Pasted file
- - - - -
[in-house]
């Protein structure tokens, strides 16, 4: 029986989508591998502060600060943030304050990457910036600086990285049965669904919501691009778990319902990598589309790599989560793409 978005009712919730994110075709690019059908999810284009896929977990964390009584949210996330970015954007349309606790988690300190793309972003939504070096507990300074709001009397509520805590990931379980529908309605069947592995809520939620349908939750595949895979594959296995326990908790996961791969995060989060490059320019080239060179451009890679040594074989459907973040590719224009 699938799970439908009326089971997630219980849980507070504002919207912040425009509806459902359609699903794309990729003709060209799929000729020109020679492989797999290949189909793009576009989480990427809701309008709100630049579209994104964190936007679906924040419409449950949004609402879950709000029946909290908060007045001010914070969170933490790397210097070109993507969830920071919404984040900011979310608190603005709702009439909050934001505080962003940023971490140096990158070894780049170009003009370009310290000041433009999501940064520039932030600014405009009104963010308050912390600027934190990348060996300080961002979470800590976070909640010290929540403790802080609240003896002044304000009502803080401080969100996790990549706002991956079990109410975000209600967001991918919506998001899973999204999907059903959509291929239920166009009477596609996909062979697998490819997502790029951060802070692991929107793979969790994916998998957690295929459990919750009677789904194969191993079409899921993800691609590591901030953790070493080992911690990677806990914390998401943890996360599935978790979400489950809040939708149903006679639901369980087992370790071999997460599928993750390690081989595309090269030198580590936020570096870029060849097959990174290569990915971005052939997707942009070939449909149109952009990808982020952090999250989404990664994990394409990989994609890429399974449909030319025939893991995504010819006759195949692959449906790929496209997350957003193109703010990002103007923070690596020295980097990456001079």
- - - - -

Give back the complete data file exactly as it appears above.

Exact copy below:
[in-house]
């Protein structure tokens, strides 16, 4: 029986989508591998502060600060943030304050990457910036600086990285049965669904919501691009778990319902990598589309790599989560793409 978005009712919730994110075709690019059908999810284009896929977990964390009584949210996330970015954007349309606790988690300190793309972003939504070096507990300074709001009397509520805590990931379980529908309605069947592995809520939620349908939750595949895979594959296995326990908790996961791969995060989060490059320019080239060179451009890679040594074989459907973040590719224009 699938799970439908009326089971997630219980849980507070504002919207912040425009509806459902359609699903794309990729003709060209799929000729020109020679492989797999290949189909793009576009989480990427809701309008709100630049579209994104964190936007679906924040419409449950949004609402879950709000029946909290908060007045001010914070969170933490790397210097070109993507969830920071919404984040900011979310608190603005709702009439909050934001505080962003940023971490140096990158070894780049170009003009370009310290000041433009999501940064520039932030600014405009009104963010308050912390600027934190990348060996300080961002979470800590976070909640010290929540403790802080609240003896002044304000009502803080401080969100996790990549706002991956079990109410975000209600967001991918919506998001899973999204999907059903959509291929239920166009009477596609996909062979697998490819997502790029951060802070692991929107793979969790994916998998957690295929459990919750009677789904194969191993079409899921993800691609590591901030953790070493080992911690990677806990914390998401943890996360599935978790979400489950809040939708149903006679639901369980087992370790071999997460599928993750390690081989595309090269030198580590936020570096870029060849097959990174290569990915971005052939997707942009070939449909149109952009990808982020952090999250989404990664994990394409990989994609890429399974449909030319025939893991995504010819006759195949692959449906790929496209997350957003193109703010990002103007923070690596020295980097990456001079």